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What is Wiki Technology

Encyclopedia of Information Science and Technology, Second Edition
Technology based on open-source software in the form of a Wiki engine. The Hawaiian word “Wiki” means “quick,” with the connotation that this technology is easy to use once installed. Wikis run over the World Wide Web and can be supported by any browser. The technology is governed by an underlying hypertext transfer protocol (HTTP) that determines client and server communication. Wikis are able to respond to both requests for data (GET) and data submission (POST), in a given Web front, based on the HTTP concept.
Published in Chapter:
OMIS-Based Collaboration with Service-Oriented Design
Kam Hou Vat (University of Macau, Macau)
DOI: 10.4018/978-1-60566-026-4.ch459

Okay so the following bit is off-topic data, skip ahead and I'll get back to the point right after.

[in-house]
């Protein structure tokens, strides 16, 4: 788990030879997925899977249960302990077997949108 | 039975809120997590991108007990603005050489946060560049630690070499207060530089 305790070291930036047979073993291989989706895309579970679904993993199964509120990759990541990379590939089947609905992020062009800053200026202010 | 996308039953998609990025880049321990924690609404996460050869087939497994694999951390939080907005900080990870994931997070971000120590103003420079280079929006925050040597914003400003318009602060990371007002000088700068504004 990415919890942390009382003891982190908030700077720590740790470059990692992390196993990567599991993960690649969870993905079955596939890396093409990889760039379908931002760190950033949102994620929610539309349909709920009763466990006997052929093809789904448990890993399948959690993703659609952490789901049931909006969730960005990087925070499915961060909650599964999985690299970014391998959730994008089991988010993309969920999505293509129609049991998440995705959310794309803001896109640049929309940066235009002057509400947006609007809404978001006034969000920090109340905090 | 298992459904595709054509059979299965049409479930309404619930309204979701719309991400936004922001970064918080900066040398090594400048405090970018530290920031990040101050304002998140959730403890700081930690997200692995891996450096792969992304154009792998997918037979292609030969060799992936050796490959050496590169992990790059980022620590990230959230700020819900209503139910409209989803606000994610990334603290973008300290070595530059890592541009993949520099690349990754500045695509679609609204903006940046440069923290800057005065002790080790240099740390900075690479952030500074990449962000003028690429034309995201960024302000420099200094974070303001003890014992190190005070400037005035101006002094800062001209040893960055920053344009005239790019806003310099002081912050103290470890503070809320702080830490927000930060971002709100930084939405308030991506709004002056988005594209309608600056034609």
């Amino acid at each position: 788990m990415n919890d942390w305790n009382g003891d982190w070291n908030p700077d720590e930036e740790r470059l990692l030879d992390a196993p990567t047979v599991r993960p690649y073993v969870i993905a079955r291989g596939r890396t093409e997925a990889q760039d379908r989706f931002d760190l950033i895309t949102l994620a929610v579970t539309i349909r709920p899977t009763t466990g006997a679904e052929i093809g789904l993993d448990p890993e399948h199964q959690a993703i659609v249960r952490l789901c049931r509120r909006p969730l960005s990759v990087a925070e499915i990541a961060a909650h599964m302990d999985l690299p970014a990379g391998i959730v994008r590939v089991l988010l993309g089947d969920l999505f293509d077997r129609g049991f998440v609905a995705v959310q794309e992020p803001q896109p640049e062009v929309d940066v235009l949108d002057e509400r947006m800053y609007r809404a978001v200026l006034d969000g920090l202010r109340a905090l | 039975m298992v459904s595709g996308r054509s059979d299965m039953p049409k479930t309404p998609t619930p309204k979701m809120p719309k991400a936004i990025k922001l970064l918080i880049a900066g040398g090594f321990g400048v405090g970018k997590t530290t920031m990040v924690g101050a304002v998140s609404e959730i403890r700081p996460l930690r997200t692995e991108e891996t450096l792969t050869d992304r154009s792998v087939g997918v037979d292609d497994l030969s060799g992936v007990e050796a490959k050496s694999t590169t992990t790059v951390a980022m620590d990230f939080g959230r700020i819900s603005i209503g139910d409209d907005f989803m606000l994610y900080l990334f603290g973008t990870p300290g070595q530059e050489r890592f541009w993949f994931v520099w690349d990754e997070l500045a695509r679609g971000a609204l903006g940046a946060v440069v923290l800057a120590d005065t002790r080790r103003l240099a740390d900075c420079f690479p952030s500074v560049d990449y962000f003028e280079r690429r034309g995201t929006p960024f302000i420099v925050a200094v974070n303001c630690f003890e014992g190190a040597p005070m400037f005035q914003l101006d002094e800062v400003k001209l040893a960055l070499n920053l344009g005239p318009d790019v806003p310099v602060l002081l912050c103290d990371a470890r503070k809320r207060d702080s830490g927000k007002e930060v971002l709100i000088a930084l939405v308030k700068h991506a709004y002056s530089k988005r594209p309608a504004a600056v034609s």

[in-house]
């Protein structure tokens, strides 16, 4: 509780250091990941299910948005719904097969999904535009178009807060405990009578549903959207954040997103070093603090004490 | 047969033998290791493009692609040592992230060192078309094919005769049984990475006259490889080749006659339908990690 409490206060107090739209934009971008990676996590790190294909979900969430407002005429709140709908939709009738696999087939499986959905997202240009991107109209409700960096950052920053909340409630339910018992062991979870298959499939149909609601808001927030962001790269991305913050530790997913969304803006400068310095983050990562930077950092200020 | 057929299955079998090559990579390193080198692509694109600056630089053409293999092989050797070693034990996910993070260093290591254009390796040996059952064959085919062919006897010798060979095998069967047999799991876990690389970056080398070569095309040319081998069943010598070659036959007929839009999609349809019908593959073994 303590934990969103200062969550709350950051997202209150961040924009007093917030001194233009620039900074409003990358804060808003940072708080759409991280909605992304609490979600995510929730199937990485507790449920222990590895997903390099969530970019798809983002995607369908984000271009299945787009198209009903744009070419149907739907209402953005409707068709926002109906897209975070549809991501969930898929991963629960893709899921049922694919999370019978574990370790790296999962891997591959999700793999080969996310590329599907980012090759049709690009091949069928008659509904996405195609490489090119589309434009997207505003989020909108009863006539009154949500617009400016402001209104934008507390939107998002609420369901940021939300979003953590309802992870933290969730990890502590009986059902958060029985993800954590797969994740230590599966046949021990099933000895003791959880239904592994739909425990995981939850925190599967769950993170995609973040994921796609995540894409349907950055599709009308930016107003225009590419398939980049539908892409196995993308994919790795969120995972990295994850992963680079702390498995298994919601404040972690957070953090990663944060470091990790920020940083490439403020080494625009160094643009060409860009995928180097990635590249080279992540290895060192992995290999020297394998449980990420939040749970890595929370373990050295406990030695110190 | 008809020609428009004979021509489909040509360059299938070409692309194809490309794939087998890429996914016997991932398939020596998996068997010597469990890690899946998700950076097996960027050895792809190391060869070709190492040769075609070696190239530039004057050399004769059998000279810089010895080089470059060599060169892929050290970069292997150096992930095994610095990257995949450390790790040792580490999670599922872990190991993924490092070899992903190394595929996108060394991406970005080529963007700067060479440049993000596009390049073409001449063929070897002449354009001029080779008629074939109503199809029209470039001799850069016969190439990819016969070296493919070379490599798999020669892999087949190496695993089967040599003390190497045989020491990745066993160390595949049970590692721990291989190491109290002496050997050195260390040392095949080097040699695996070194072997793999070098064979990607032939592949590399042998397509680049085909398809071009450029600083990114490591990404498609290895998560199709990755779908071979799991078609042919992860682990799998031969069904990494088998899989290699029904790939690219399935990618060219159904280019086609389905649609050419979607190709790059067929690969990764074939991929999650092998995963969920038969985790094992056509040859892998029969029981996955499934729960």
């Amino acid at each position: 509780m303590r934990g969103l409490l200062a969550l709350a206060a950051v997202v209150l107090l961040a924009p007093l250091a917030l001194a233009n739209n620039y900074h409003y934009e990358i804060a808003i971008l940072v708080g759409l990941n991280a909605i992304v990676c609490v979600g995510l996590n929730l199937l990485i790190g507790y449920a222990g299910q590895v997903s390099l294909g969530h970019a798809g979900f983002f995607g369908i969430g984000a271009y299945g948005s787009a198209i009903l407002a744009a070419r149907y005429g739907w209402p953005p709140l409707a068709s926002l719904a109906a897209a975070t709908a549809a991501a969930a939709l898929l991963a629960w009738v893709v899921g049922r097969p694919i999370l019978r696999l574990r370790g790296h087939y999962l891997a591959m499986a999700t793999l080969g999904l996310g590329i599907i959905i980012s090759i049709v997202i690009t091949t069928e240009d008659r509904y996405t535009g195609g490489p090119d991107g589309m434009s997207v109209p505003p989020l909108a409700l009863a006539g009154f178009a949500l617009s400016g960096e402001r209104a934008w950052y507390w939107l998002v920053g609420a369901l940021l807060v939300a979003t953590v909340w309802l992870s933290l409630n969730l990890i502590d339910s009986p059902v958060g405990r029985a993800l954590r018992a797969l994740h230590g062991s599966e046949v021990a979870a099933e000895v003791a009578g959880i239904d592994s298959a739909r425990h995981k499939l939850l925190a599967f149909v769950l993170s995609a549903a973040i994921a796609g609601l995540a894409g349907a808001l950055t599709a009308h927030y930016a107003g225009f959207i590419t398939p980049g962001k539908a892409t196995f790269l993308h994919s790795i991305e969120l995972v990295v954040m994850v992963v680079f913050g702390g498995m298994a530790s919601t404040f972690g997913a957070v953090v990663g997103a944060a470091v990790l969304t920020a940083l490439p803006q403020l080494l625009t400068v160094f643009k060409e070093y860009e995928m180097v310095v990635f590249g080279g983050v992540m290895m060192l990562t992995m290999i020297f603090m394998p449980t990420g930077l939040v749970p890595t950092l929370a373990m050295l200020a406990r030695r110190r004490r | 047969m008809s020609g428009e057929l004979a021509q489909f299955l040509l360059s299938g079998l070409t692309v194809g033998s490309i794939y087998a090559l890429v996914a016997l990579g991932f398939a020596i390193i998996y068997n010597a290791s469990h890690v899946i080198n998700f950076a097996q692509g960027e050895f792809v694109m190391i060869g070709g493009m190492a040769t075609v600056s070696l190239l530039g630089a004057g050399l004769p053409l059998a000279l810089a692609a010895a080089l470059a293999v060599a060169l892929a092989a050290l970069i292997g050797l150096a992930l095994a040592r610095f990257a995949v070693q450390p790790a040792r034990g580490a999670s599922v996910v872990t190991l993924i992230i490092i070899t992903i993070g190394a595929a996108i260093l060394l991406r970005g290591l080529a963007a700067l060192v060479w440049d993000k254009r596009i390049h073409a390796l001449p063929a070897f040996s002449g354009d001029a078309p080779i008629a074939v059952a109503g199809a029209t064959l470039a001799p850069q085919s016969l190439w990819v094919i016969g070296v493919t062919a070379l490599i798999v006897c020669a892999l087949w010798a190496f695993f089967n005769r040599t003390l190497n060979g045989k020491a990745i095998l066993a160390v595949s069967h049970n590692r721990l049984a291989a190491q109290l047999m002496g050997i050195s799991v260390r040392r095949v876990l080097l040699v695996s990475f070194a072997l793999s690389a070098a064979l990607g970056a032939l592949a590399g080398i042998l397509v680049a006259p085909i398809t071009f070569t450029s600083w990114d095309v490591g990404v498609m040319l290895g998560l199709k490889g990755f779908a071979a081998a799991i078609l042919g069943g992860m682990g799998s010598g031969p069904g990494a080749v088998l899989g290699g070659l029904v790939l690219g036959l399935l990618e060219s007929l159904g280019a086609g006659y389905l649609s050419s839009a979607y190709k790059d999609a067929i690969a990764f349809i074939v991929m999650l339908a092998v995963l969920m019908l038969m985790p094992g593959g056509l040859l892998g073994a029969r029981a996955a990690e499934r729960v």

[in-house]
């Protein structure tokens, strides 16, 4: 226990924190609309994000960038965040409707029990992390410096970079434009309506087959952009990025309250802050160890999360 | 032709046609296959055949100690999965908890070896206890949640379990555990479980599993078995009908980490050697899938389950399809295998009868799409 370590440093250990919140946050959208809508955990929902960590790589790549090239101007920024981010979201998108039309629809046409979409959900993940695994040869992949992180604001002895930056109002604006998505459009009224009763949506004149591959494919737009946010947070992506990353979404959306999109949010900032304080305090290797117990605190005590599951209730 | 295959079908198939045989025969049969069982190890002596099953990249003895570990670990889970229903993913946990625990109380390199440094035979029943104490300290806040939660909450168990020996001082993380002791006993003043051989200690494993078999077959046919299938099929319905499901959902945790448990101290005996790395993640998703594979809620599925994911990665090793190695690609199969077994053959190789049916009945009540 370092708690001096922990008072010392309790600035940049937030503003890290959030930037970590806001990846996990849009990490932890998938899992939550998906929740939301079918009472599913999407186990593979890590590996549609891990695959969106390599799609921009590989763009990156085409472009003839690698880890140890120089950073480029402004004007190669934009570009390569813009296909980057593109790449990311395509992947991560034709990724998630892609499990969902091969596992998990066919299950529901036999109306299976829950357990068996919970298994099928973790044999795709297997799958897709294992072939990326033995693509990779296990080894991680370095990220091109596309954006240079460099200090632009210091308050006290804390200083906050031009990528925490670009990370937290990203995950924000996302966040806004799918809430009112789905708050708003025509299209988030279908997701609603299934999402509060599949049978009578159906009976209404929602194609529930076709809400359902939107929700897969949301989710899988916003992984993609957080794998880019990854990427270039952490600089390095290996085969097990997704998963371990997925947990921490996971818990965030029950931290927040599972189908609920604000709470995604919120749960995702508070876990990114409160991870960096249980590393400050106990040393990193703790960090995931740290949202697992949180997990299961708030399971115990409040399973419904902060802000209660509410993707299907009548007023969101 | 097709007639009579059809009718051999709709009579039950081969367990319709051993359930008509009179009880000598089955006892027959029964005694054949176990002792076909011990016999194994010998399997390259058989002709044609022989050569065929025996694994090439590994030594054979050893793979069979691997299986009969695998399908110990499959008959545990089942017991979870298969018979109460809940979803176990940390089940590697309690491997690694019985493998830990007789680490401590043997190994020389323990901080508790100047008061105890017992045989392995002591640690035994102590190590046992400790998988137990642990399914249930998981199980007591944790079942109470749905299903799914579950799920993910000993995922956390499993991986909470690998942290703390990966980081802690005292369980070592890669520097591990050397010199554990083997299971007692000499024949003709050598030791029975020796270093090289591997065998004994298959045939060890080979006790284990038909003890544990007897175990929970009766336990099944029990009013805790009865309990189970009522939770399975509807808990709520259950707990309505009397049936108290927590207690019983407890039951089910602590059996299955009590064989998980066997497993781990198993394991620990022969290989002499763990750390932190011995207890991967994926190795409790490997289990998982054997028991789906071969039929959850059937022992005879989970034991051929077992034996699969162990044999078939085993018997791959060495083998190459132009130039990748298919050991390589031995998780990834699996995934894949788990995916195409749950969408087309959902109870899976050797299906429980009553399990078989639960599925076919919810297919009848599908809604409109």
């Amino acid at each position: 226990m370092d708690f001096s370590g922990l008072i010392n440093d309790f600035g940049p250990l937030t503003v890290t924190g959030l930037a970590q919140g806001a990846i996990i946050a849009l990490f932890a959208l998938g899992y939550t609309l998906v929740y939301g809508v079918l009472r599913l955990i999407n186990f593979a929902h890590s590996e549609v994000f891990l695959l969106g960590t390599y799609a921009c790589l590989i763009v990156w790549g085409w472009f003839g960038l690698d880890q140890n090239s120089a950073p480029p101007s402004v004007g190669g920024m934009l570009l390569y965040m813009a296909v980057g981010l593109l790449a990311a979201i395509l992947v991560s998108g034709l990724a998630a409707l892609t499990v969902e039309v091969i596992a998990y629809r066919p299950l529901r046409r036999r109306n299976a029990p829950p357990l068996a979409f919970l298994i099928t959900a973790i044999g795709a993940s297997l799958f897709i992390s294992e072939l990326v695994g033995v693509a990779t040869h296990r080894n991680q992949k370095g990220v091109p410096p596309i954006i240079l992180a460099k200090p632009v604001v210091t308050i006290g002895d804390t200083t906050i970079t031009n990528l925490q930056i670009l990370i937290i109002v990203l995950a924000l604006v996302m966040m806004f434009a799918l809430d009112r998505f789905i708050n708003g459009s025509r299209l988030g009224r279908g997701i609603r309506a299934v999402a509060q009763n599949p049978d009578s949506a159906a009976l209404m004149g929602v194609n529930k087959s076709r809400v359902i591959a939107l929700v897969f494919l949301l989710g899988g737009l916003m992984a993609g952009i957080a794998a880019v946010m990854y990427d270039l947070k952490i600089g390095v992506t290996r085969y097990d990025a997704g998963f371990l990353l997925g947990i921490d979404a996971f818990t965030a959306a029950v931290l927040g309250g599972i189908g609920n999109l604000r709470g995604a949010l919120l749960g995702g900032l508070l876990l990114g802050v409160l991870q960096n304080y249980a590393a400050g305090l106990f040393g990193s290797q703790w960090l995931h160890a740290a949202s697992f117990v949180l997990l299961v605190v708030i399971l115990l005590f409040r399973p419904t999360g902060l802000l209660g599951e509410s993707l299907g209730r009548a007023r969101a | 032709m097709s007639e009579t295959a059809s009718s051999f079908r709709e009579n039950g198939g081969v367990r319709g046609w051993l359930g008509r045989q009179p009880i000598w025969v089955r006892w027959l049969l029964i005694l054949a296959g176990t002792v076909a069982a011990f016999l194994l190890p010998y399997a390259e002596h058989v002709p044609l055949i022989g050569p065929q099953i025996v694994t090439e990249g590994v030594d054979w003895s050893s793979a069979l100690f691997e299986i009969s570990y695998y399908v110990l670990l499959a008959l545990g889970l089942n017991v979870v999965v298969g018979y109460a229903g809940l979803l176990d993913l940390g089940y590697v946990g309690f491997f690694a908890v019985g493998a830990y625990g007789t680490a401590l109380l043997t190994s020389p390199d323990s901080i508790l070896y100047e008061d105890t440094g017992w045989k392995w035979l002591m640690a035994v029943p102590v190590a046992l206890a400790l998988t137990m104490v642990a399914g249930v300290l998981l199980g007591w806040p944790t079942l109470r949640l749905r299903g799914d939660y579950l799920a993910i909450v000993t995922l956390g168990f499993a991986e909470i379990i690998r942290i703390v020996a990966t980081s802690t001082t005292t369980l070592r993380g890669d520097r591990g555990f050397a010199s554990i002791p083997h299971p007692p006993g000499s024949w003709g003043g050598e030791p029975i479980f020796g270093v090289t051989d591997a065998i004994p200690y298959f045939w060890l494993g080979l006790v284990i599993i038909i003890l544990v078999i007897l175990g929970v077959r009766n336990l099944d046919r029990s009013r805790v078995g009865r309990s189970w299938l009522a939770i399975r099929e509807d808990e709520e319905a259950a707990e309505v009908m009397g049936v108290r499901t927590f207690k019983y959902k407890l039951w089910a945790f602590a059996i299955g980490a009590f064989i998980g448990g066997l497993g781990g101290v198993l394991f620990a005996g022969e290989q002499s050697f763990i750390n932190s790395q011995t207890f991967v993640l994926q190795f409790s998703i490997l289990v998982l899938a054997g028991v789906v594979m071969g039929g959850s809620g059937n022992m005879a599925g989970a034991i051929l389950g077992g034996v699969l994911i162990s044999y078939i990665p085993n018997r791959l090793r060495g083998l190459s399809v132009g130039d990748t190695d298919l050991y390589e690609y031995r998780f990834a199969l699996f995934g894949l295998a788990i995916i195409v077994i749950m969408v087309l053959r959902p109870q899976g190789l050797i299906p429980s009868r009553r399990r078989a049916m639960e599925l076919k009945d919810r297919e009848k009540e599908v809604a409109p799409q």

The success of today’s enterprises, measured in terms of their ability to learn and to apply lessons learned, is highly dependent on the inner workings and capabilities of their information technology (IT) function. This is largely due to the emergence of the digital economy (Ghosh, 2006; Turban, Leidner, McLean, & Wetherbe, 2005), characterized by a highly competitive and turbulent business environment, inextricably driven by the intra- and inter-organizational processes and the knowledge processing activities they support. One consequence is the increase in organizations’ efforts to deliberately manage knowledge (Tapscott, 1997), especially the intellectual capital (Stewart, 1997) of their employees (De Hoog, van Heijst, van der Spek, et al., 1999), which necessarily deals with the conceptualization, review, consolidation, and action phases of creating, securing, combining, coordinating, and retrieving knowledge. In fact, such efforts must be instrumental to creating an efficient organization model based on some innovative initiative, and then enable the organization to launch and learn. In a knowledge-creating organization (Nonaka & Takeuchi, 1995), employees are expected to continually improvise, and invent new methods to deal with unexpected problems and share these innovations with other employees through some effective channels of communications or knowledge transfer mechanisms. The key is collaboration, implying that organizational knowledge is created only when individuals keep modifying their knowledge through interactions with other organizational members. The challenge that organizations now face is how to devise suitable information systems (IS) support to enable such collaboration, namely, to turn the scattered, diverse knowledge of their people into welldocumented knowledge assets ready for reuse to benefit the whole organization. This article presents some service-oriented perspectives of employee-based collaboration through the design of specific IS support called the Organizational Memory Information System (OMIS) in light of the peculiar open-source development initiative of Wiki technology (Leuf & Cunningham, 2001).
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